June 24, 2019
It all started on a Tuesday night, when I came home from work to an unmistakable absence. My brown-and-white pitbull mix, Maizey, wasn’t at the top of the stairs to greet me. Instead, she was in her bed, shaky and confused.
When I tried to get her up, she stumbled, nearly falling over while standing still. Walking to the vet, she leaped like a puppy chasing imaginary balls.
Later, at the 24-hour veterinary clinic in San Francisco’s Mission District, the staff ran tests and determined Maizey was in no immediate danger.
Instead, they wagered a guess that Maizey was simply high. On marijuana.
“Dogs will get into anything and everything,” said veterinarian Dorrie Black of the San Francisco-based veterinary clinic Animal Internal Medicine and Specialty Services.
Thirty-three states and the District of Columbia now have legalized pot in some form. And since Colorado ushered in recreational marijuana in 2014, nine more states and D.C. have followed. As weed has become easier for people to get, it has also become a hazard for dogs.
Black said dogs ingest marijuana by eating the remainder of a joint, or getting into someone’s edible marijuana, either at home, on the street or in parks.
Another unsavory source in San Francisco — and other cities with high numbers of people living on the streets — is human feces tainted with marijuana. This is, in fact, what we think happened to Maizey. She had spent quite a bit of time in the park bushes the morning she got stoned.
“Dogs love that [poop] scent; to them, it’s perfume,” said Black.
Black and other veterinarians see this becoming more common in the Bay Area, as the homeless population grows.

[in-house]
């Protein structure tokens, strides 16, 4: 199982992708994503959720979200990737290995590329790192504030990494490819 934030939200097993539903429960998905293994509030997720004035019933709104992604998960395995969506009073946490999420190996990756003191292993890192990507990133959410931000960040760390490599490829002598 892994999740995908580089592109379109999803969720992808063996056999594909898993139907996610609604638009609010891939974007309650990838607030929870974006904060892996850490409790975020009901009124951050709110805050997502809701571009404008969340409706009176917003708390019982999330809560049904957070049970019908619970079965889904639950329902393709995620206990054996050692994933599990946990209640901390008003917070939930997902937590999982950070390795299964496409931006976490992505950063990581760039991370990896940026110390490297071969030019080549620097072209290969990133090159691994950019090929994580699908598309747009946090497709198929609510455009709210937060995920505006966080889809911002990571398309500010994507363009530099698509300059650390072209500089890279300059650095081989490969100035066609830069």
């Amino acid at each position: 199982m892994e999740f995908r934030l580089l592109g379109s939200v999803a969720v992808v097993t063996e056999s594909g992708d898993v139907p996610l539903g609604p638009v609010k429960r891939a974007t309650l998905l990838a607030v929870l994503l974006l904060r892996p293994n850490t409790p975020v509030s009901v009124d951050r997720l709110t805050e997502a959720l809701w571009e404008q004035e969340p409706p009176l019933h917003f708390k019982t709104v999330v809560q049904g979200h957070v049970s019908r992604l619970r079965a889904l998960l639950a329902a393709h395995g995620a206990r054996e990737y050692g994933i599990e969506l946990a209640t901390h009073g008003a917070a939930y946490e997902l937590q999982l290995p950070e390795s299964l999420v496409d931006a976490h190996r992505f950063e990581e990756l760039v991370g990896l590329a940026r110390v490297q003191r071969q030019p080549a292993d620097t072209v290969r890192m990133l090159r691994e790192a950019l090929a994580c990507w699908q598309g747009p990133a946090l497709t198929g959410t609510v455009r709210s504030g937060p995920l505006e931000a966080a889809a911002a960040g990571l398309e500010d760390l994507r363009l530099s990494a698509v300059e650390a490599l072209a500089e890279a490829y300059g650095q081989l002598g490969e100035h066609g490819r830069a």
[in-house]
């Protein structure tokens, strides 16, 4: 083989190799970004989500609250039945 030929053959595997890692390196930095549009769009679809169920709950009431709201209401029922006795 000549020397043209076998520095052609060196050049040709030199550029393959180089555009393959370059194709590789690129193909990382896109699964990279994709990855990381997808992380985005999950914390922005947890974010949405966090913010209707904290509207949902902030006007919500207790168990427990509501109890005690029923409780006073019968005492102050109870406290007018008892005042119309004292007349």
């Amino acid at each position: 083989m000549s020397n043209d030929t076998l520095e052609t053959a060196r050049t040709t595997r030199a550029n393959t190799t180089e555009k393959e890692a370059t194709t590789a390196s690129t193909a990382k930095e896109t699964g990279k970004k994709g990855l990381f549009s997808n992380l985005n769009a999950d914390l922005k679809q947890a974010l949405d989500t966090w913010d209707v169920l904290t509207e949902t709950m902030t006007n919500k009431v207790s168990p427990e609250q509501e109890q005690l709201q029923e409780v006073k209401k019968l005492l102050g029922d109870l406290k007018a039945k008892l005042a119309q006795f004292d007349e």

Veterinarian Benjamin Otten of allCREATURES veterinary clinic in El Cerrito, Calif., said he looks for these telltale symptoms when identifying “marijuana toxicity” in a dog:
• Wobbly movements, like a person who is drunk
• Dribbling urine
• A dazed or glazed look in their eyes
• Low temperature
Dogs exhibit these symptoms because THC — the psychoactive element of marijuana — is poisonous to them. Despite that, none of the vets interviewed for this story had seen an animal die from marijuana toxicity.
“There’s nothing about that actual drug itself that will kill them,” Black said. “It doesn’t cause any organ failure. It doesn’t cause liver failure, renal failure.”
What can happen, Black said, is that the drug can sedate a dog so fully that it will inhale its own vomit, which can be lethal. For that reason, Black cautions pet owners to play it safe.
“If you do not know the quantity that they got into, I’m always going to recommend that you go to your vet,” she said.
A Colorado study found that two dogs who’d ingested chocolate baked goods made with marijuana-infused butter had died, but it’s unclear if this was from the marijuana, the chocolate or the combination of those components. Butter and dark chocolate, common ingredients in edible marijuana products, can be highly toxic to dogs.